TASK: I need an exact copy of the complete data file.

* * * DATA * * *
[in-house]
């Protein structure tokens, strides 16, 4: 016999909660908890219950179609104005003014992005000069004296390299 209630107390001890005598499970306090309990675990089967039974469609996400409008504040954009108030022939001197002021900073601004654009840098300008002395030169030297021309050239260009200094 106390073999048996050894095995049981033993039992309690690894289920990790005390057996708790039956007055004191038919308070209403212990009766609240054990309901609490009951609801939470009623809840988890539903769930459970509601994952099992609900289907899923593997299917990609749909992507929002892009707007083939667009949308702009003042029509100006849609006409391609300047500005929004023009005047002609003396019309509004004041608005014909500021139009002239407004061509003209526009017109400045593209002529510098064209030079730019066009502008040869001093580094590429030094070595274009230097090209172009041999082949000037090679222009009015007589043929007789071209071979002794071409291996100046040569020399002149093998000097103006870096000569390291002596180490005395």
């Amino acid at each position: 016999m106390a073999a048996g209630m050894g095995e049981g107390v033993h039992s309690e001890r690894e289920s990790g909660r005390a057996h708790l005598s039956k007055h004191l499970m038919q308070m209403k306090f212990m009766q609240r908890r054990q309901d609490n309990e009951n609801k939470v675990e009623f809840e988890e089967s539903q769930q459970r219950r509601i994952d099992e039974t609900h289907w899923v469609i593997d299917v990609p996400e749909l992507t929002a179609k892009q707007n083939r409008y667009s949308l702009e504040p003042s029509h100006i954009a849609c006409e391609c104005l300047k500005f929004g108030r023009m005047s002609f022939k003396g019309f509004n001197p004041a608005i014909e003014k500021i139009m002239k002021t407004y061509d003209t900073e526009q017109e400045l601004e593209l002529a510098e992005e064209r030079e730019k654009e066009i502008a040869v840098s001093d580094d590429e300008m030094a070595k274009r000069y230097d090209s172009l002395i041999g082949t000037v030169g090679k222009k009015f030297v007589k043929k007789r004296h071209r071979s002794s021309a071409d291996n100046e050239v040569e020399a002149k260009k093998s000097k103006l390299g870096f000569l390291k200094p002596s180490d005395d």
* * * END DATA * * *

[in-house]
């Protein structure tokens, strides 16, 4: 016999909660908890219950179609104005003014992005000069004296390299 209630107390001890005598499970306090309990675990089967039974469609996400409008504040954009108030022939001197002021900073601004654009840098300008002395030169030297021309050239260009200094 106390073999048996050894095995049981033993039992309690690894289920990790005390057996708790039956007055004191038919308070209403212990009766609240054990309901609490009951609801939470009623809840988890539903769930459970509601994952099992609900289907899923593997299917990609749909992507929002892009707007083939667009949308702009003042029509100006849609006409391609300047500005929004023009005047002609003396019309509004004041608005014909500021139009002239407004061509003209526009017109400045593209002529510098064209030079730019066009502008040869001093580094590429030094070595274009230097090209172009041999082949000037090679222009009015007589043929007789071209071979002794071409291996100046040569020399002149093998000097103006870096000569390291002596180490005395």
């Amino acid at each position: 016999m106390a073999a048996g209630m050894g095995e049981g107390v033993h039992s309690e001890r690894e289920s990790g909660r005390a057996h708790l005598s039956k007055h004191l499970m038919q308070m209403k306090f212990m009766q609240r908890r054990q309901d609490n309990e009951n609801k939470v675990e009623f809840e988890e089967s539903q769930q459970r219950r509601i994952d099992e039974t609900h289907w899923v469609i593997d299917v990609p996400e749909l992507t929002a179609k892009q707007n083939r409008y667009s949308l702009e504040p003042s029509h100006i954009a849609c006409e391609c104005l300047k500005f929004g108030r023009m005047s002609f022939k003396g019309f509004n001197p004041a608005i014909e003014k500021i139009m002239k002021t407004y061509d003209t900073e526009q017109e400045l601004e593209l002529a510098e992005e064209r030079e730019k654009e066009i502008a040869v840098s001093d580094d590429e300008m030094a070595k274009r000069y230097d090209s172009l002395i041999g082949t000037v030169g090679k222009k009015f030297v007589k043929k007789r004296h071209r071979s002794s021309a071409d291996n100046e050239v040569e020399a002149k260009k093998s000097k103006l390299g870096f000569l390291k200094p002596s180490d005395d």